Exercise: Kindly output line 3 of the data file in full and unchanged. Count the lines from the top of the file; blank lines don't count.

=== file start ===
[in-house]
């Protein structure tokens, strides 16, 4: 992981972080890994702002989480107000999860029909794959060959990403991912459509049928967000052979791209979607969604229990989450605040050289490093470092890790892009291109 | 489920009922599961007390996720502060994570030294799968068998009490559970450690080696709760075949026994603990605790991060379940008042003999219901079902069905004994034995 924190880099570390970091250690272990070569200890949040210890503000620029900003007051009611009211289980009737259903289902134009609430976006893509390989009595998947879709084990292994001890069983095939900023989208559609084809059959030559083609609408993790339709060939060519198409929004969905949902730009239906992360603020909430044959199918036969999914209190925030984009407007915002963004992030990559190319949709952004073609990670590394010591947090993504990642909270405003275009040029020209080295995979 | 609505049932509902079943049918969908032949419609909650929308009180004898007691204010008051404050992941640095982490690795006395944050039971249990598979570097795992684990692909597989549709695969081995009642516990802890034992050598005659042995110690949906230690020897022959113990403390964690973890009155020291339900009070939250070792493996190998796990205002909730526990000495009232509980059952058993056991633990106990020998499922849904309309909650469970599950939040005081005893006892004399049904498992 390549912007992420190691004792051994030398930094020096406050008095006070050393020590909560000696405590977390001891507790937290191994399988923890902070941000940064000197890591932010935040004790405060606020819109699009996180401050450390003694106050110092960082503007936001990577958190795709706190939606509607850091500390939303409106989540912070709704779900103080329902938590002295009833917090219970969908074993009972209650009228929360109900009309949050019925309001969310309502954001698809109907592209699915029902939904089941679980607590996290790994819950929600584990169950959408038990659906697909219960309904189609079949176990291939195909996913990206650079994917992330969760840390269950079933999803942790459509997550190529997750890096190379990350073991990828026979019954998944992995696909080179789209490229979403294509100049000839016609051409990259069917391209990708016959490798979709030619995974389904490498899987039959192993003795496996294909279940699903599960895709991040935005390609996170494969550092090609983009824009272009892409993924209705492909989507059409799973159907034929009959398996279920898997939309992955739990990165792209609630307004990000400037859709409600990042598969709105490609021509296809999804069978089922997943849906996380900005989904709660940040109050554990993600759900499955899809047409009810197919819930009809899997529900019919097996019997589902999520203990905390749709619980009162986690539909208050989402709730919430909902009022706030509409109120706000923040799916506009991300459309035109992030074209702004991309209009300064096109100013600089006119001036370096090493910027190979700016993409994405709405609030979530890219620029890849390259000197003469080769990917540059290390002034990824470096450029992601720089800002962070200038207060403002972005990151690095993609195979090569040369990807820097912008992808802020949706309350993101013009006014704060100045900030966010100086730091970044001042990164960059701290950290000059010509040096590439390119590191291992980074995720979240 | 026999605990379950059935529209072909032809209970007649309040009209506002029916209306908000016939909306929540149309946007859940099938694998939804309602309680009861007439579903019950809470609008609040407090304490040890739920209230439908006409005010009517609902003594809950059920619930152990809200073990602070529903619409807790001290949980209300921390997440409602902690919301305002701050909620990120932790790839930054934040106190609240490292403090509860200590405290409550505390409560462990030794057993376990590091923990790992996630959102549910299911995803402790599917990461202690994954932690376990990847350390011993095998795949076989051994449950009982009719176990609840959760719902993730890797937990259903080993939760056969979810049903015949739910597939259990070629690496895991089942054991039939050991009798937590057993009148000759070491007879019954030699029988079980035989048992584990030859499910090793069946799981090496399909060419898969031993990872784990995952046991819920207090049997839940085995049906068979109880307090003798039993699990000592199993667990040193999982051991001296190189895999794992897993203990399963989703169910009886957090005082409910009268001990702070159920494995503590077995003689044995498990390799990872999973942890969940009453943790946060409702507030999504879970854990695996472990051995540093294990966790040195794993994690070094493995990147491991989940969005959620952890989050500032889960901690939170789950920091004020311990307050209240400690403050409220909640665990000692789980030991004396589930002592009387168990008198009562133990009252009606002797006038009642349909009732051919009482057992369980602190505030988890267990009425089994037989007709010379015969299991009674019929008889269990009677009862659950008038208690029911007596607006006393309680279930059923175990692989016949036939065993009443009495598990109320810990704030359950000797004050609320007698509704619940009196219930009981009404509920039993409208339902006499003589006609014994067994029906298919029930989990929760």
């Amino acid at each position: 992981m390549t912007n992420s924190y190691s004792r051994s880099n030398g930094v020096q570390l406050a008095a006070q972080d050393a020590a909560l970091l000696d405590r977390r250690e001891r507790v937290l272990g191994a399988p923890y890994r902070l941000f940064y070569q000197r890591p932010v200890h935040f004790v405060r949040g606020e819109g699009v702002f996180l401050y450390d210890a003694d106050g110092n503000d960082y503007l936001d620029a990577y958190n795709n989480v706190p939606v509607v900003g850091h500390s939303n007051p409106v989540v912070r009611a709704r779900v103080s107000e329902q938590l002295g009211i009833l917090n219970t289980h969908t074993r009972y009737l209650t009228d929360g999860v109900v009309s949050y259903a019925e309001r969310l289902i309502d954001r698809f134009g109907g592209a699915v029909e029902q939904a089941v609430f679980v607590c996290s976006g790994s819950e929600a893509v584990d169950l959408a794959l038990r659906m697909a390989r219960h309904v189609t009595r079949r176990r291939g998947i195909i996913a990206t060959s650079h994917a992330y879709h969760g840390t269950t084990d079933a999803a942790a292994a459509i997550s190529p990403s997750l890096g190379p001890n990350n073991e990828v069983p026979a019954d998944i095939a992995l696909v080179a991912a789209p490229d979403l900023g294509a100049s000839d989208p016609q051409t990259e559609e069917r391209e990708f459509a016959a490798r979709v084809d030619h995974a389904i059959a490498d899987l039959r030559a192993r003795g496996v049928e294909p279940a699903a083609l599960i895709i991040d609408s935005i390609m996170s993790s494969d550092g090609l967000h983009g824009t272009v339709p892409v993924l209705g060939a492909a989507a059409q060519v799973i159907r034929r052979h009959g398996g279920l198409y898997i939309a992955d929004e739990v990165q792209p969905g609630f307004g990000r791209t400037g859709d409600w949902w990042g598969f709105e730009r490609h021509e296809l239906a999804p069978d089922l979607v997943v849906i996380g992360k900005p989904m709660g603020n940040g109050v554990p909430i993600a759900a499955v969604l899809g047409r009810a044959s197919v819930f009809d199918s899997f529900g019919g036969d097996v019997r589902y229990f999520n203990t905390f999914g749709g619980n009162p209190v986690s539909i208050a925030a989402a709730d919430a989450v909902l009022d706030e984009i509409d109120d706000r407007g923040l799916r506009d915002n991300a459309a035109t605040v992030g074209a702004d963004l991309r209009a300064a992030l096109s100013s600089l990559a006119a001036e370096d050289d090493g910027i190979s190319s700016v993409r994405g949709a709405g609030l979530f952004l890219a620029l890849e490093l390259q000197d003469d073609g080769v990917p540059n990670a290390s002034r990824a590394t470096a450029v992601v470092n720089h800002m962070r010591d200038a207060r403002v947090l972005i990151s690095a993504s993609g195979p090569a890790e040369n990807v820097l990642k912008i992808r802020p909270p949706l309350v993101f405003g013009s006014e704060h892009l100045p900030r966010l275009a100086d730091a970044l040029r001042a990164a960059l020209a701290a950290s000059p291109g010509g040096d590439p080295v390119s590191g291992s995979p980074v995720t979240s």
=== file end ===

């Amino acid at each position: 992981m390549t912007n992420s924190y190691s004792r051994s880099n030398g930094v020096q570390l406050a008095a006070q972080d050393a020590a909560l970091l000696d405590r977390r250690e001891r507790v937290l272990g191994a399988p923890y890994r902070l941000f940064y070569q000197r890591p932010v200890h935040f004790v405060r949040g606020e819109g699009v702002f996180l401050y450390d210890a003694d106050g110092n503000d960082y503007l936001d620029a990577y958190n795709n989480v706190p939606v509607v900003g850091h500390s939303n007051p409106v989540v912070r009611a709704r779900v103080s107000e329902q938590l002295g009211i009833l917090n219970t289980h969908t074993r009972y009737l209650t009228d929360g999860v109900v009309s949050y259903a019925e309001r969310l289902i309502d954001r698809f134009g109907g592209a699915v029909e029902q939904a089941v609430f679980v607590c996290s976006g790994s819950e929600a893509v584990d169950l959408a794959l038990r659906m697909a390989r219960h309904v189609t009595r079949r176990r291939g998947i195909i996913a990206t060959s650079h994917a992330y879709h969760g840390t269950t084990d079933a999803a942790a292994a459509i997550s190529p990403s997750l890096g190379p001890n990350n073991e990828v069983p026979a019954d998944i095939a992995l696909v080179a991912a789209p490229d979403l900023g294509a100049s000839d989208p016609q051409t990259e559609e069917r391209e990708f459509a016959a490798r979709v084809d030619h995974a389904i059959a490498d899987l039959r030559a192993r003795g496996v049928e294909p279940a699903a083609l599960i895709i991040d609408s935005i390609m996170s993790s494969d550092g090609l967000h983009g824009t272009v339709p892409v993924l209705g060939a492909a989507a059409q060519v799973i159907r034929r052979h009959g398996g279920l198409y898997i939309a992955d929004e739990v990165q792209p969905g609630f307004g990000r791209t400037g859709d409600w949902w990042g598969f709105e730009r490609h021509e296809l239906a999804p069978d089922l979607v997943v849906i996380g992360k900005p989904m709660g603020n940040g109050v554990p909430i993600a759900a499955v969604l899809g047409r009810a044959s197919v819930f009809d199918s899997f529900g019919g036969d097996v019997r589902y229990f999520n203990t905390f999914g749709g619980n009162p209190v986690s539909i208050a925030a989402a709730d919430a989450v909902l009022d706030e984009i509409d109120d706000r407007g923040l799916r506009d915002n991300a459309a035109t605040v992030g074209a702004d963004l991309r209009a300064a992030l096109s100013s600089l990559a006119a001036e370096d050289d090493g910027i190979s190319s700016v993409r994405g949709a709405g609030l979530f952004l890219a620029l890849e490093l390259q000197d003469d073609g080769v990917p540059n990670a290390s002034r990824a590394t470096a450029v992601v470092n720089h800002m962070r010591d200038a207060r403002v947090l972005i990151s690095a993504s993609g195979p090569a890790e040369n990807v820097l990642k912008i992808r802020p909270p949706l309350v993101f405003g013009s006014e704060h892009l100045p900030r966010l275009a100086d730091a970044l040029r001042a990164a960059l020209a701290a950290s000059p291109g010509g040096d590439p080295v390119s590191g291992s995979p980074v995720t979240s």